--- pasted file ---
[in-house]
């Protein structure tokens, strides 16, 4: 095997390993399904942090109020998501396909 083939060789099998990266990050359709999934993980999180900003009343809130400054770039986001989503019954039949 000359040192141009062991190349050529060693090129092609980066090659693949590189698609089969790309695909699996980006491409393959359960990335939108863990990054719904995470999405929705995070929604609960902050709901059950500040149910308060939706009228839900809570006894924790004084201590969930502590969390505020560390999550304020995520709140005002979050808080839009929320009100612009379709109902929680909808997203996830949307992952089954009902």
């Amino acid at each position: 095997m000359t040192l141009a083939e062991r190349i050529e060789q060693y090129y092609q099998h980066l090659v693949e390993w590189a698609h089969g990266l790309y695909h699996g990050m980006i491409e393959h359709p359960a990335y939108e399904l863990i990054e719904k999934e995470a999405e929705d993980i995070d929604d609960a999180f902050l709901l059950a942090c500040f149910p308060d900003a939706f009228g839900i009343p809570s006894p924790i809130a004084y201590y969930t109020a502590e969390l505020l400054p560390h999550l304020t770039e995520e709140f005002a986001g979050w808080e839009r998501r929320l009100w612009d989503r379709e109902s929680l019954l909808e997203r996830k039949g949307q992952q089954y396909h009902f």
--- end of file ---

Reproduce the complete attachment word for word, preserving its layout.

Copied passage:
[in-house]
């Protein structure tokens, strides 16, 4: 095997390993399904942090109020998501396909 083939060789099998990266990050359709999934993980999180900003009343809130400054770039986001989503019954039949 000359040192141009062991190349050529060693090129092609980066090659693949590189698609089969790309695909699996980006491409393959359960990335939108863990990054719904995470999405929705995070929604609960902050709901059950500040149910308060939706009228839900809570006894924790004084201590969930502590969390505020560390999550304020995520709140005002979050808080839009929320009100612009379709109902929680909808997203996830949307992952089954009902």
């Amino acid at each position: 095997m000359t040192l141009a083939e062991r190349i050529e060789q060693y090129y092609q099998h980066l090659v693949e390993w590189a698609h089969g990266l790309y695909h699996g990050m980006i491409e393959h359709p359960a990335y939108e399904l863990i990054e719904k999934e995470a999405e929705d993980i995070d929604d609960a999180f902050l709901l059950a942090c500040f149910p308060d900003a939706f009228g839900i009343p809570s006894p924790i809130a004084y201590y969930t109020a502590e969390l505020l400054p560390h999550l304020t770039e995520e709140f005002a986001g979050w808080e839009r998501r929320l009100w612009d989503r379709e109902s929680l019954l909808e997203r996830k039949g949307q992952q089954y396909h009902f």